“Every major party candidate for president in the past 40 years has released their tax returns, with the exception of the current president,” Liias said. “Voters have a right to know of conflicts of interest or how a particular policy change might affect the president’s personal financial holdings.”

Also signing the request were Sens. Sharon Nelson, John McCoy, Sam Hunt, Patty Kuderer, Christine Rolfes, Jamie Pedersen, Rebecca Saldaña, Guy Palumbo, Mark Mullet, Lisa Wellman, Kevin Ranker, Annette Cleveland, Karen Keiser, Maralyn Chase, Jeannie Darneille and Reuven Carlyle.

“This practice dates back to President Richard Nixon who, when he released his returns in 1973, famously said, ‘People have got to know whether or not their president is a crook,’ ” Liias said. “People have a right and a need to know whether someone they are considering for president has interests that might conflict with the best interests of the country.”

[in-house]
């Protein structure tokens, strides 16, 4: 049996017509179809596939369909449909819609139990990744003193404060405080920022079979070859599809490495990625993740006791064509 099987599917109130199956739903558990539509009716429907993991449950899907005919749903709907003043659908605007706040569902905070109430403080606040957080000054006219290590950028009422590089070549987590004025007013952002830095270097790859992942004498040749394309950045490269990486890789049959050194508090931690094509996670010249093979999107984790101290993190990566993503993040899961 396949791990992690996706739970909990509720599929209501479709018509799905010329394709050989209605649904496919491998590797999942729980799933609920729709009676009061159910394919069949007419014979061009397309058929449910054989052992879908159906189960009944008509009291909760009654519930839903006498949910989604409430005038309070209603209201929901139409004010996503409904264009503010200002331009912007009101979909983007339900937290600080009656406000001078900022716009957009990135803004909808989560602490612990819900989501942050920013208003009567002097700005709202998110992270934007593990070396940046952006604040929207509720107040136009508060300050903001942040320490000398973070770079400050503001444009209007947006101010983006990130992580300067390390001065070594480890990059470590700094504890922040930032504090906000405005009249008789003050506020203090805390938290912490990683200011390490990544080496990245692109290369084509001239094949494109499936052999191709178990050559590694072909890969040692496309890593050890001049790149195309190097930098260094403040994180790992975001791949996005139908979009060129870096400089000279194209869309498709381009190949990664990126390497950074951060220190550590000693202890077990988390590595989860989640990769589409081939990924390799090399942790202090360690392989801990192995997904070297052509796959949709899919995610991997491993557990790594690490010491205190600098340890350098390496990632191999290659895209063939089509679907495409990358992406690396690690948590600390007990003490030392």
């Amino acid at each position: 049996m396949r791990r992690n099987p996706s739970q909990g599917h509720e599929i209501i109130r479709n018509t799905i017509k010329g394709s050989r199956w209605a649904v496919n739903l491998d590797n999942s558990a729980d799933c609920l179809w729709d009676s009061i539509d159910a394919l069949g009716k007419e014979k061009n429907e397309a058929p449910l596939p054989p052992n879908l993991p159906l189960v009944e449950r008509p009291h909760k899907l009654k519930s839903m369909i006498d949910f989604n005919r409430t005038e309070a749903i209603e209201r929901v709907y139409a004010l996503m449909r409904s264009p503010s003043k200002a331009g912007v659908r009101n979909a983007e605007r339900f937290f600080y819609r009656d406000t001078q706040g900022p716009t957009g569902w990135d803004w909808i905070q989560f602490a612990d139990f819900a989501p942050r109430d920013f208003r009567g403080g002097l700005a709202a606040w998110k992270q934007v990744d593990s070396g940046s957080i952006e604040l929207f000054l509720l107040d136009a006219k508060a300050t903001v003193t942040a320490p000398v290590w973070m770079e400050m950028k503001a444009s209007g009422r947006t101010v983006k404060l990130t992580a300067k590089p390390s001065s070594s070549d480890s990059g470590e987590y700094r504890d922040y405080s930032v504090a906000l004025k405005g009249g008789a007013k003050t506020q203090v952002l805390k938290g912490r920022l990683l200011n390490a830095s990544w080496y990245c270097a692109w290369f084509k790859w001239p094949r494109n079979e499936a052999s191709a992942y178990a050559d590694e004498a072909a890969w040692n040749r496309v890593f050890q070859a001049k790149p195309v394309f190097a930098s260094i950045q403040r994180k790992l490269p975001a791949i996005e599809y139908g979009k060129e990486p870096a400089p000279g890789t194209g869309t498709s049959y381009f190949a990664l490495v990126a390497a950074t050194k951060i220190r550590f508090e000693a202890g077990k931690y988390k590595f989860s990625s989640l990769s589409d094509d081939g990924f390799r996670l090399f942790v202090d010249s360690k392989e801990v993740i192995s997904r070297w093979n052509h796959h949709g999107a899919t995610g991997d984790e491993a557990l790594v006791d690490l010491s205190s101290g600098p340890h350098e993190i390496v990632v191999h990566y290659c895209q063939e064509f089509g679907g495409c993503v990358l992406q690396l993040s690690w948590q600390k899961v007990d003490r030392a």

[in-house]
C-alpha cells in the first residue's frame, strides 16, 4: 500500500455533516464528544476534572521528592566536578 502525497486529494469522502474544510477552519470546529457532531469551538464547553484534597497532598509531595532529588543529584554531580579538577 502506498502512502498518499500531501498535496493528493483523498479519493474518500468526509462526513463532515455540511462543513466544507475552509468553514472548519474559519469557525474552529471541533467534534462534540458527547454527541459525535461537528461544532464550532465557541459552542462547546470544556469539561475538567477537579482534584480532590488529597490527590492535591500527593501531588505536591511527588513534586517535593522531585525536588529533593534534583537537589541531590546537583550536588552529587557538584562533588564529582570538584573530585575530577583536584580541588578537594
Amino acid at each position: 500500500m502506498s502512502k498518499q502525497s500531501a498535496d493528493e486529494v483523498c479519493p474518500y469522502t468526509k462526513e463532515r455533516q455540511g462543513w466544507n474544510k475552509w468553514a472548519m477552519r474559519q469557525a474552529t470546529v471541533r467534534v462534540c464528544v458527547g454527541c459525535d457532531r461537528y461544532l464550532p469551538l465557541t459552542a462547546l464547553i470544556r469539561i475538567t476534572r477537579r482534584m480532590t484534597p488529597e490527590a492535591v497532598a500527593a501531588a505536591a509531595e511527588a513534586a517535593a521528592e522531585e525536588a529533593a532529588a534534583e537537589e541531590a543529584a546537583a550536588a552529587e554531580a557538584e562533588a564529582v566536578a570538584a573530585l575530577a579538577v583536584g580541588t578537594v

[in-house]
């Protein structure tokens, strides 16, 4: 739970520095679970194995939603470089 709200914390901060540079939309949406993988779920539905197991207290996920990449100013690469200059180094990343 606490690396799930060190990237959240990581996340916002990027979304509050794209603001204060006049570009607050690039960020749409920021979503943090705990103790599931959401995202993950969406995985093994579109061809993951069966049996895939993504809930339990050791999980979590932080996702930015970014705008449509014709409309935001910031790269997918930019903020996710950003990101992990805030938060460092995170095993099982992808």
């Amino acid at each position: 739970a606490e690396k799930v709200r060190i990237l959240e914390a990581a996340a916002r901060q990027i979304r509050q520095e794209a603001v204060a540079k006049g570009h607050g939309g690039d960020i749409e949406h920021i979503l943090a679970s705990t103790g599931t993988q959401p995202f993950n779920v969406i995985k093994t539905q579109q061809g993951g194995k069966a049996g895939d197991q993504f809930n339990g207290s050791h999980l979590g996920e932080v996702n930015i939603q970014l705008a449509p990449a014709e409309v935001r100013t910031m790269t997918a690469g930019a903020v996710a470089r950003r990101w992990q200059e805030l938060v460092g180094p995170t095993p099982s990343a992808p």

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    At-risk youth could receive relief through Senate ID bill, budget grant

At-risk youth could receive relief through Senate ID bill, budget grant

April 5th, 2017|

Homeless and at-risk youth could receive critical help as a result of two Senate measures awaiting consideration in the House, Sen. Marko Liias, D-Lynnwood, said today.

Both measures would extend the reach of Cocoon House, a nonprofit that helps homeless and at-risk youth in Snohomish County. One of the measures, the Senate’s capital budget, passed unanimously late last week and would provide a $2 million grant to Cocoon House.

“Cocoon House does an amazing job of making the most of a dollar in helping area youths, and these measures will enable them reach even more people in need,” Liias said. “I can’t imagine this money being put to a more valuable purpose than to help young people in our community who are struggling either because they lack basic resources or lack an ID that would enable them to access those resources.”